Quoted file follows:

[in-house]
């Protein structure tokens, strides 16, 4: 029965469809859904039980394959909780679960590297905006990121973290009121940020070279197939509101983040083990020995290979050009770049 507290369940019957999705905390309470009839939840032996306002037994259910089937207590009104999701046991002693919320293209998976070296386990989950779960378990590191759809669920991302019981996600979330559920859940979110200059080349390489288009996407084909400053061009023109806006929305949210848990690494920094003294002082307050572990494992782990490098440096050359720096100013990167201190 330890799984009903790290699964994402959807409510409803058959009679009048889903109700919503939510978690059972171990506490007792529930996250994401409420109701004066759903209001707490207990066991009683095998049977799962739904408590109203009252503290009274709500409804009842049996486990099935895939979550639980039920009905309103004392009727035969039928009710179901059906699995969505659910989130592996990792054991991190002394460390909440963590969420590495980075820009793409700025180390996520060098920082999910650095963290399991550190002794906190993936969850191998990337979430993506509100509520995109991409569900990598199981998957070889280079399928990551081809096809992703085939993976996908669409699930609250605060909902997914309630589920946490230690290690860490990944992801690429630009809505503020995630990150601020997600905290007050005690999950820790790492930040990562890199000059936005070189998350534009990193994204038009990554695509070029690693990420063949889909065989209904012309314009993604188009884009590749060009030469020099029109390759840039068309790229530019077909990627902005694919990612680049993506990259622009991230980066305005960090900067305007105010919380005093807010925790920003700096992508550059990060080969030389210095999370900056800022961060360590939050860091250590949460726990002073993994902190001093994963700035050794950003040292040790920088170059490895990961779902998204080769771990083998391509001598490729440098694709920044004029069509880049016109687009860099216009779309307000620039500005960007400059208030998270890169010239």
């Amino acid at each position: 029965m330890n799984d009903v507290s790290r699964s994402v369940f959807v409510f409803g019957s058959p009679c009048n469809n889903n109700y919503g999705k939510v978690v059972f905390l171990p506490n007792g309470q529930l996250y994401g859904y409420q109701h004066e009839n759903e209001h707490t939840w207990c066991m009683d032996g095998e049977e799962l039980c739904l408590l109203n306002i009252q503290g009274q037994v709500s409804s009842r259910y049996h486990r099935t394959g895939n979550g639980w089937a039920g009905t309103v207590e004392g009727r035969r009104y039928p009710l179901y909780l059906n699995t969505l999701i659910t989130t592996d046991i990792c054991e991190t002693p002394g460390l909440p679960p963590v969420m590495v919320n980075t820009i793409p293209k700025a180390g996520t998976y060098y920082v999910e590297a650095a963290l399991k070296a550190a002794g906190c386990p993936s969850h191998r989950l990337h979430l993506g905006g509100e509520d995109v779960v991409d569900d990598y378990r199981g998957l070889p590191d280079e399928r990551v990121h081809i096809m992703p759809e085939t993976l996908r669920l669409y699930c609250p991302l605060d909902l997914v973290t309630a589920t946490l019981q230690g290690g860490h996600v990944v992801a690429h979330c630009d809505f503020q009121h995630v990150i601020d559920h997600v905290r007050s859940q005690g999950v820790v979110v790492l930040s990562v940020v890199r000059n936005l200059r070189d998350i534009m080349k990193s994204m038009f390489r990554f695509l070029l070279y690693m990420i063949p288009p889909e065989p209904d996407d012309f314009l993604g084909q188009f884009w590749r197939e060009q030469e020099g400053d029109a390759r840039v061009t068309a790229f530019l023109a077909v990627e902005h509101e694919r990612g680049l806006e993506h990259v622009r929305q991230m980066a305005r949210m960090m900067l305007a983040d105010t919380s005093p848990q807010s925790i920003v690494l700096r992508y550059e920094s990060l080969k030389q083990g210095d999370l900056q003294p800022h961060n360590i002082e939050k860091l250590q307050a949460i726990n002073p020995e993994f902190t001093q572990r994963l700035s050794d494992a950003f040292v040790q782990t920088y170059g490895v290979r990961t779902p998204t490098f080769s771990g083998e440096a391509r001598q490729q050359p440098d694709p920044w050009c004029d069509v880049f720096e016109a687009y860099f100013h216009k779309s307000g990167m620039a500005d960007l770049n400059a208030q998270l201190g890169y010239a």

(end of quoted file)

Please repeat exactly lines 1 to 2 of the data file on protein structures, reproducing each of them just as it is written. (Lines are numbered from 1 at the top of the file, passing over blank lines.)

[in-house]
């Protein structure tokens, strides 16, 4: 029965469809859904039980394959909780679960590297905006990121973290009121940020070279197939509101983040083990020995290979050009770049 507290369940019957999705905390309470009839939840032996306002037994259910089937207590009104999701046991002693919320293209998976070296386990989950779960378990590191759809669920991302019981996600979330559920859940979110200059080349390489288009996407084909400053061009023109806006929305949210848990690494920094003294002082307050572990494992782990490098440096050359720096100013990167201190 330890799984009903790290699964994402959807409510409803058959009679009048889903109700919503939510978690059972171990506490007792529930996250994401409420109701004066759903209001707490207990066991009683095998049977799962739904408590109203009252503290009274709500409804009842049996486990099935895939979550639980039920009905309103004392009727035969039928009710179901059906699995969505659910989130592996990792054991991190002394460390909440963590969420590495980075820009793409700025180390996520060098920082999910650095963290399991550190002794906190993936969850191998990337979430993506509100509520995109991409569900990598199981998957070889280079399928990551081809096809992703085939993976996908669409699930609250605060909902997914309630589920946490230690290690860490990944992801690429630009809505503020995630990150601020997600905290007050005690999950820790790492930040990562890199000059936005070189998350534009990193994204038009990554695509070029690693990420063949889909065989209904012309314009993604188009884009590749060009030469020099029109390759840039068309790229530019077909990627902005694919990612680049993506990259622009991230980066305005960090900067305007105010919380005093807010925790920003700096992508550059990060080969030389210095999370900056800022961060360590939050860091250590949460726990002073993994902190001093994963700035050794950003040292040790920088170059490895990961779902998204080769771990083998391509001598490729440098694709920044004029069509880049016109687009860099216009779309307000620039500005960007400059208030998270890169010239």